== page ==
“If resolving this issue is then left to water companies alone any solution would likely need to be ‘end of pipe’. Not all pesticides can be removed by conventional treatment technology meaning end of pipe solutions can’t be relied upon as a panacea. Even if a treatment solution is technically possible on such a large scale, our cost estimates show that funding it would be hugely costly and unsustainable for customers’ bills. We strongly believe that domestic customers should not be the financial backstops for this.

“A collaborative catchment approach across multiple business sectors provides the best option to safeguard raw water quality effectively while still enabling the agricultural sector to thrive. However, catchment management by its very nature involves many different stakeholders and therefore shouldn’t be the sole responsibility of water companies to deliver. More organisations need to take responsibility for catchment management as an essential approach, and for regulators to mirror this in the regulation too.”

The cost of treating metaldehyde
Anglian Water is the only water company to run a metaldehyde water treatment plant. The Lincolnshire site became operational in 2015 and has enabled Anglian Water to generate detailed cost predictions for installing and running similar facilities across its 27,500square kilometre region.

It’s the first time this cost information has been made available and shows the scale of the bill customers would have to foot to meet the drinking water legislation on pesticide limits.

Lucinda Gilfoyle added: “In the interests of shared learning, we released these cost predictions to highlight the level of scaling up that an ‘end of pipe’ approach to metaldehyde would mean across our region, let alone the whole UK.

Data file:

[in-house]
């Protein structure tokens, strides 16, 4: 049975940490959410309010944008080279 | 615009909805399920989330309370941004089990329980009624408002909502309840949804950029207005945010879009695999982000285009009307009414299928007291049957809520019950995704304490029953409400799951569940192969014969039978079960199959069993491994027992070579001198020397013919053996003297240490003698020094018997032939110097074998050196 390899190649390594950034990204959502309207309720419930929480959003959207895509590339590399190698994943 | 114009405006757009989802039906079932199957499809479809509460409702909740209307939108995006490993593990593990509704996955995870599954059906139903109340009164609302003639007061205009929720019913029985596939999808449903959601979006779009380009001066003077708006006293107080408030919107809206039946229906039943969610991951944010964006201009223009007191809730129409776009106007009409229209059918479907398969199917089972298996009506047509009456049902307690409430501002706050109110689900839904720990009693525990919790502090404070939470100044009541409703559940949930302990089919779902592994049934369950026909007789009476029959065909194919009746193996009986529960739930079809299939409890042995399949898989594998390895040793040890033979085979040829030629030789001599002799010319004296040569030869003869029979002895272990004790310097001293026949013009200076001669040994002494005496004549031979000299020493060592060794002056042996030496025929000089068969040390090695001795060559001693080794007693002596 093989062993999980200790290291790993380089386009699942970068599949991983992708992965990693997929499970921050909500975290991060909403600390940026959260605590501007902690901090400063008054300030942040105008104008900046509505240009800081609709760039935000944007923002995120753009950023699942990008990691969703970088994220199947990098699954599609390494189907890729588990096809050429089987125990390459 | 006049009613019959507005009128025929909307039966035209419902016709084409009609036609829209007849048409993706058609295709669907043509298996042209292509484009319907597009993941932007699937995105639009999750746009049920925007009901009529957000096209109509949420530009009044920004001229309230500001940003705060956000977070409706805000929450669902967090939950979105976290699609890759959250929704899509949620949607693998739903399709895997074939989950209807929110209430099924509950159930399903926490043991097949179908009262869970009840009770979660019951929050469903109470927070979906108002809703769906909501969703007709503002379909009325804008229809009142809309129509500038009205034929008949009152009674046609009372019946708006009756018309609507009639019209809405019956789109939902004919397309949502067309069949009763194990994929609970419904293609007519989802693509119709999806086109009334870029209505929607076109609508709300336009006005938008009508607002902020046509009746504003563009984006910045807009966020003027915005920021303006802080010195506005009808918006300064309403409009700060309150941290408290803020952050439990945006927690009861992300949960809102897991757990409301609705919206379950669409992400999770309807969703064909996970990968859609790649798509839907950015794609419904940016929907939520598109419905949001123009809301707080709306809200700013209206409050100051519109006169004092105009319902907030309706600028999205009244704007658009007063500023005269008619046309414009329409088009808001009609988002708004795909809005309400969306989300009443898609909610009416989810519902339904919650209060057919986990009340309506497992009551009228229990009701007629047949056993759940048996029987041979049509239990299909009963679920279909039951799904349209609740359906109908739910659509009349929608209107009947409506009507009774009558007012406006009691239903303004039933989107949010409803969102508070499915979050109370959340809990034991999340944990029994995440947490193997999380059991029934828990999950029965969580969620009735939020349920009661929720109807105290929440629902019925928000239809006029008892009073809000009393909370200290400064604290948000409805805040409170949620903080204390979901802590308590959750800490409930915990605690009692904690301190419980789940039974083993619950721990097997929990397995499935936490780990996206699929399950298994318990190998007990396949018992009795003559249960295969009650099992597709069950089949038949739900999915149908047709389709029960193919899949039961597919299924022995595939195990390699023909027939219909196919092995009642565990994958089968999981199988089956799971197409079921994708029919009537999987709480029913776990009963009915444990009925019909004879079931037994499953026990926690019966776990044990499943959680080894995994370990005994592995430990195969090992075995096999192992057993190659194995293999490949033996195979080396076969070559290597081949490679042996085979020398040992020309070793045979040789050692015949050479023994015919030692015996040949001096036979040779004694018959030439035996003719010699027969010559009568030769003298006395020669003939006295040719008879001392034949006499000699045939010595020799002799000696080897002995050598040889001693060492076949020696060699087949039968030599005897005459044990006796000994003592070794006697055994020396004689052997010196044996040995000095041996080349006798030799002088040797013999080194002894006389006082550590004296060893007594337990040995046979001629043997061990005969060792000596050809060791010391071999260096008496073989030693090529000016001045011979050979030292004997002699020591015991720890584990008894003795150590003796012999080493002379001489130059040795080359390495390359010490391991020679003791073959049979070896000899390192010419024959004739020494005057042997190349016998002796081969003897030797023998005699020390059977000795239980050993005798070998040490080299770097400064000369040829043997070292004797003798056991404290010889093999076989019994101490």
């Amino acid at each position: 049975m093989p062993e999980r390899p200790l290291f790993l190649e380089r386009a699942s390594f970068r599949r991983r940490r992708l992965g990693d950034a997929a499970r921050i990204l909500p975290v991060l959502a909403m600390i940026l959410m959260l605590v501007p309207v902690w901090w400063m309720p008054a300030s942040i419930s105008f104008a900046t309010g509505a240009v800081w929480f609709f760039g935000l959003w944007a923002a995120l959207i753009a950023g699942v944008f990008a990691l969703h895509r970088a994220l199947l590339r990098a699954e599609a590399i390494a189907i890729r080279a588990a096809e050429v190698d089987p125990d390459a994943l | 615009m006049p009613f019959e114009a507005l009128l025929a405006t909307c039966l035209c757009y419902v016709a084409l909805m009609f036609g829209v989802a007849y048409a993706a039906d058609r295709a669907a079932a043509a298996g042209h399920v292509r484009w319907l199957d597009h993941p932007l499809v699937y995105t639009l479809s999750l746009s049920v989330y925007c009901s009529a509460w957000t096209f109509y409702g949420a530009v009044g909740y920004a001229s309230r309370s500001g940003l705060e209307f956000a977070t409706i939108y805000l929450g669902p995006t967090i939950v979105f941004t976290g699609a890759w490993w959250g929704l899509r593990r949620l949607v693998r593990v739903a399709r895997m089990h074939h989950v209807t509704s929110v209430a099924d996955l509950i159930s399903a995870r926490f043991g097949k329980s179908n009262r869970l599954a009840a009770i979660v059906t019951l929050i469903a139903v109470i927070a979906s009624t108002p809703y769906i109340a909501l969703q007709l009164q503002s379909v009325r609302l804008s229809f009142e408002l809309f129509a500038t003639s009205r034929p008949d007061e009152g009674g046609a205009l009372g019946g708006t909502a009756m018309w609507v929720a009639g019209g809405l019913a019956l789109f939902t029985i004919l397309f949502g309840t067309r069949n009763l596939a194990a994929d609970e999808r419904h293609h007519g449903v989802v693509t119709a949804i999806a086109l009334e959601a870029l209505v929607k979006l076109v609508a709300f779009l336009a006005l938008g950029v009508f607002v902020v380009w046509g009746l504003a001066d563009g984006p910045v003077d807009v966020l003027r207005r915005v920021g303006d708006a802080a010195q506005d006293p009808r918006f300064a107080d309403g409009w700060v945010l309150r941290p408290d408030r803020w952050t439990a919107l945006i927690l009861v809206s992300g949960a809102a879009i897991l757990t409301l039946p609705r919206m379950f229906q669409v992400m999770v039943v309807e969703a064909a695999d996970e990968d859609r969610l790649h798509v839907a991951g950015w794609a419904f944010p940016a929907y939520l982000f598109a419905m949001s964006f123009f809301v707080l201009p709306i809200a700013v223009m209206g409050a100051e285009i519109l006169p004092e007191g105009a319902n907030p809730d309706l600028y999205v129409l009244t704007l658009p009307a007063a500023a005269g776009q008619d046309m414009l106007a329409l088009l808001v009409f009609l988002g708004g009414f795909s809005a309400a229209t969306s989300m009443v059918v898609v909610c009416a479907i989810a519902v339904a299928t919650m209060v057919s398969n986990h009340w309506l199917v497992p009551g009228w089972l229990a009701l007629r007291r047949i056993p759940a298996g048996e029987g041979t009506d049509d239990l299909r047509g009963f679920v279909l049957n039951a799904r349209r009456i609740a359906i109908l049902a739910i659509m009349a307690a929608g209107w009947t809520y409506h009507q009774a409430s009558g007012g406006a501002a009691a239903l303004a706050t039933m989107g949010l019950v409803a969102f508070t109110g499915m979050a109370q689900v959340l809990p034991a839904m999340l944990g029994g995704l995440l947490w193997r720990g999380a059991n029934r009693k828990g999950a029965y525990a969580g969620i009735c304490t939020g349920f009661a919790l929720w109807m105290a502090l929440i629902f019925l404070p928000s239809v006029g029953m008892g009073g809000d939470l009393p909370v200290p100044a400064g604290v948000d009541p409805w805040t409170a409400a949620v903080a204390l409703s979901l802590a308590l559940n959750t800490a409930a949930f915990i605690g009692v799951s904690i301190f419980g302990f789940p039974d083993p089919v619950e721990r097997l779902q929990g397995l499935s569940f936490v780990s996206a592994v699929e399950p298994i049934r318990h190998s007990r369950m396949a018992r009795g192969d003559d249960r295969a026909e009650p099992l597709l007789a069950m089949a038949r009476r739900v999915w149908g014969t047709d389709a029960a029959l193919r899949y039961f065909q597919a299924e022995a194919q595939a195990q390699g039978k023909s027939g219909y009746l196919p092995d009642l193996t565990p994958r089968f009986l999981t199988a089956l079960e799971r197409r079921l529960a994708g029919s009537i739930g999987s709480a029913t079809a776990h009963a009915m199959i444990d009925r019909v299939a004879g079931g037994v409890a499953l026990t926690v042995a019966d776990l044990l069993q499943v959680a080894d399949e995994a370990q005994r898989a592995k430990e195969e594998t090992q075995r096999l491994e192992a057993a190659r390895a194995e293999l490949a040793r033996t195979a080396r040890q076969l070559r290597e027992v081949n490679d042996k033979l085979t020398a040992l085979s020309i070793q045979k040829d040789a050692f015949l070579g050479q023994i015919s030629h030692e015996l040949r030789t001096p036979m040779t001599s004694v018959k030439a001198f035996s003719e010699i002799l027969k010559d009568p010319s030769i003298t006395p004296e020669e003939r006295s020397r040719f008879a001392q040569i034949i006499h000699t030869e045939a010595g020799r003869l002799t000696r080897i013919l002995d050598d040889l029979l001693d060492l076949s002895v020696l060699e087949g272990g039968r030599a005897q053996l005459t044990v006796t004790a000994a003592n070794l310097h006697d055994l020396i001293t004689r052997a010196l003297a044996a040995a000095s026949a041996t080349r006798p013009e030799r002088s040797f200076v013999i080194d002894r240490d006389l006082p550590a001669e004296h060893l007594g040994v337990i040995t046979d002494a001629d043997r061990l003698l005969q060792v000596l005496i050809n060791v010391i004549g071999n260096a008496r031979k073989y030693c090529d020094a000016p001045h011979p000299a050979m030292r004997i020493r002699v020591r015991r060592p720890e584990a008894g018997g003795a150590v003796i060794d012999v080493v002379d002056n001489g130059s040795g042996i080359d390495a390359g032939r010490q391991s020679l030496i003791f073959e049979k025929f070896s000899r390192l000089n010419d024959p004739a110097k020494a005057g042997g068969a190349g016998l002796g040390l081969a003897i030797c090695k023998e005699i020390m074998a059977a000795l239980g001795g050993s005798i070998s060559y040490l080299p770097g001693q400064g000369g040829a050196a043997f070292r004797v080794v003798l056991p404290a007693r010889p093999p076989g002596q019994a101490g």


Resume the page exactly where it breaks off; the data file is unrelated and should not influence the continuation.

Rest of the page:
“On top of the £600million set-up costs for similar equipment across our network, it would cost £17million every year just to power, maintain and operate the equipment. In customer terms, to leave the problem of metaldehyde pollution to the water company alone to fix would amount to a 21 per cent increase in customer bills – a colossal burden which we do not believe is fair or sustainable. And treatment on this scale has never been attempted so it’s not truly known if it would be successful in all areas.

“We are not in favour of an outright ban on metaldehyde - our Slug It Out trial has shown this would not achieve the pesticide limits either. This is why we believe catchment management is the best solution, and why a catchment-by-catchment approach to legislation is required to mirror that. It’s now in the hands of policymakers as to whether they will take heed of the trial results and learnings observed.

“We’re pleased so many organisations contributed to this event and were willing to share their learnings for the greater good of the environment and protecting customer bills in future.”

As well as discussing the potential financial implications and the essential role of cross-sector collaboration in catchment management, representatives also discussed gaps in current technology, the effectiveness of catchment management approaches, agricultural awareness around water quality and the cost differences between slug control options.